Pirate’s Pillage may not be a Pioneer staple, but the Rivals of Ixalan draft uncommon pulls double duty for us. It lets us dig for the pieces we need while pitching dead cards, and it can ramp us to a faster combo. Even if we don’t need the treasure for the mana, we can use it with Indomitable Creativity to get even more dragons!

Red Rum

One of the best reasons to run red in Pioneer is for removal, and we’ve got some of the best in the format here. Wild Slash is the gold standard for red removal, but Abrade is one of my personal favorites; whether you need to kill a Spell Queller, Heart of Kiran, or a Bolas’s Citadel, it’s got you covered. Fire Prophecy also excels here, as red can often struggle to maintain card velocity. A removal spell with the ability to either tuck your combo targets or pseudo-rummage to help find specific pieces is invaluable in any combo deck.

The removal suite can be tailored to suit the metagame, and there are some fantastic options available. Magma Spray is better than Wild Slash when the meta is very Dredge-heavy (plus it can exile an Uro, Titan of Nature’s Wrath with its sacrifice trigger on the stack). If you expect to face many planeswalkers or sacrifice-based strategies, try Scorching Dragonfire over Abrade. Soul Sear is also particularly useful if you fear indestructible threats like Hazoret the Fervent or a Darksteel Citadel with Ensoul Artifact attached.

And My Axe!

Buried deep in the Mountains, you will find an old Dwarven Mine. Well, four of them actually. These are yet more ways to generate tokens, with very little opportunity cost; you can often play a tapped land in the first two turns without stymieing your own game plan, and in the later turns, they’re Mountains with upside!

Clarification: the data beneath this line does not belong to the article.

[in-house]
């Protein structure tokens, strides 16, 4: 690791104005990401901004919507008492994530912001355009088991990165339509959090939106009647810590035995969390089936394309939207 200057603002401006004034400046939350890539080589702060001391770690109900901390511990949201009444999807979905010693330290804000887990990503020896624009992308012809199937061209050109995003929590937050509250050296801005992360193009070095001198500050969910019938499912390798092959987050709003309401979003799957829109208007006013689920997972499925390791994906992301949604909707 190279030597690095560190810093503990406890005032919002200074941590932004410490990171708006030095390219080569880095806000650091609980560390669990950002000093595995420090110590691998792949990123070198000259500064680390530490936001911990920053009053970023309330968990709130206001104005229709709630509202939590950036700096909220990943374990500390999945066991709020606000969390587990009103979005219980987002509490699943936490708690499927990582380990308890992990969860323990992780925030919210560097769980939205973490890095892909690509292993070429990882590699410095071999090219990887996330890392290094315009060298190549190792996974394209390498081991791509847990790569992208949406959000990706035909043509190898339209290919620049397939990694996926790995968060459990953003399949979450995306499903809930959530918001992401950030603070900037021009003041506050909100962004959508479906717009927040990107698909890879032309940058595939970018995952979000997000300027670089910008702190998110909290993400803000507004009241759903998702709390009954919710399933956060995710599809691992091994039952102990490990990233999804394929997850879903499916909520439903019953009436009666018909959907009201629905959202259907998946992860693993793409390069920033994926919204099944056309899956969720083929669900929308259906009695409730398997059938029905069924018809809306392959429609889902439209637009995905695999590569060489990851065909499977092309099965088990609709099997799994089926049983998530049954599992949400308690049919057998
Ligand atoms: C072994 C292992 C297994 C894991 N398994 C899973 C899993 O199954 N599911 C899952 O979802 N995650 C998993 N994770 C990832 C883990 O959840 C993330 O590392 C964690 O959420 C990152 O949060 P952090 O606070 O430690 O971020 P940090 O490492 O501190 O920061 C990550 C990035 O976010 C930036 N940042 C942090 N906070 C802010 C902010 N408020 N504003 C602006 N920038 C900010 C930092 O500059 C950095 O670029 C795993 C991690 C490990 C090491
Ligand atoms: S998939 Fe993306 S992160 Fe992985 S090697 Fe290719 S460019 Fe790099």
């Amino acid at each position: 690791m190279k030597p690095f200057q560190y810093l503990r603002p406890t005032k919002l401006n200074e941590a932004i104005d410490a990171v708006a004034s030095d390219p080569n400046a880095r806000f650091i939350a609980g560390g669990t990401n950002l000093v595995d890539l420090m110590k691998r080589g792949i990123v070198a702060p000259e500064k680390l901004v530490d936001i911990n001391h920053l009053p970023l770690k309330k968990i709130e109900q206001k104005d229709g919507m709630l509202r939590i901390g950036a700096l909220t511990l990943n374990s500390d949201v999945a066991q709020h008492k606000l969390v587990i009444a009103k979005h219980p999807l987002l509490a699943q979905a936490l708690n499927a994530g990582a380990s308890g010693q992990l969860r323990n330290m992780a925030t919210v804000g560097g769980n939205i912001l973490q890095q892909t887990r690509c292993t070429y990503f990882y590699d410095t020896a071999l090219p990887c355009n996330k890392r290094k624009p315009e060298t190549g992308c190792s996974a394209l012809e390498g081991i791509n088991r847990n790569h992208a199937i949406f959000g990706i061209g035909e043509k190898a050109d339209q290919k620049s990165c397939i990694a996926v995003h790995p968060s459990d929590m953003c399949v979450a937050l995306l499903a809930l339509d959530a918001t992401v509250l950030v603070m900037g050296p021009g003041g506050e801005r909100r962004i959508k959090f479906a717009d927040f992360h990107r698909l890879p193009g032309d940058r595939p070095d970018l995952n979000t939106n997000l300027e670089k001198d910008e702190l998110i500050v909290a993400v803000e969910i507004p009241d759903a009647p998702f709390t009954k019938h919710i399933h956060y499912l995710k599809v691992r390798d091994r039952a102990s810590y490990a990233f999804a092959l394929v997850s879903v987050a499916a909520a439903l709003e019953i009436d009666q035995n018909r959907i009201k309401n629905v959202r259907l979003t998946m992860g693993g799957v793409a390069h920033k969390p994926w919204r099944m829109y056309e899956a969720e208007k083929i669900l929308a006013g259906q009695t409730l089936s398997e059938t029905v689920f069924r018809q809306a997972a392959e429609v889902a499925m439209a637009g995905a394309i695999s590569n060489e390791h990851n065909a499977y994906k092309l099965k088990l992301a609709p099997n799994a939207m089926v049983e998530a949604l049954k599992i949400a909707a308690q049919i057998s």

Sideboarding

The sideboard has a few additional pieces of removal. Rending Volley is effective against Spirits and Winota, Joiner of Forces, and Lava Coil can permanently remove problematic creatures like Kalitas, Traitor of Ghet and Woe Strider. Anger of the Gods is our panic button, which helps us avoid getting overwhelmed by resilient creature strategies like Dredge or Mono-Black Aggro.

The remaining seven sideboard slots are dedicated to a neat transformational plan. This deck has some difficulty against counterspells, as the only spell opponents really need to stop is Indomitable Creativity itself. The best way to get around this is to board out some of the combo and replace it with more must-answer threats. Chandra, Torch of Defiance can come down early and provide value while forcing an answer, and Sarkhan the Masterless can arrive a turn later and guarantee dragons, no matter what. Chandra, Awakened Inferno will ignore all counters, and can force inevitability through her repeated emblems.

Alternate Builds

I personally recommend this Mono-Red version, though there is an Izzet version available, too, if that floats your boat.

Izzet Indomitable Terror

($210 – 102 Tix, MTGO)

4 Terror of the Peaks
1 Angrath’s Marauders
4 Chandra, Acolyte of Flame
2 Chandra, Torch of Defiance
4 Opt
3 Fire Prophecy
4 Forbidden Friendship
3 See the Truth
3 Anger of the Gods
4 Indomitable Creativity
1 Irencrag Feat
4 Pirate’s Pillage
3 Island
4 Mountain
4 Shivan Reef
4 Spirebluff Canal
4 Steam Vents
4 Sulfur Falls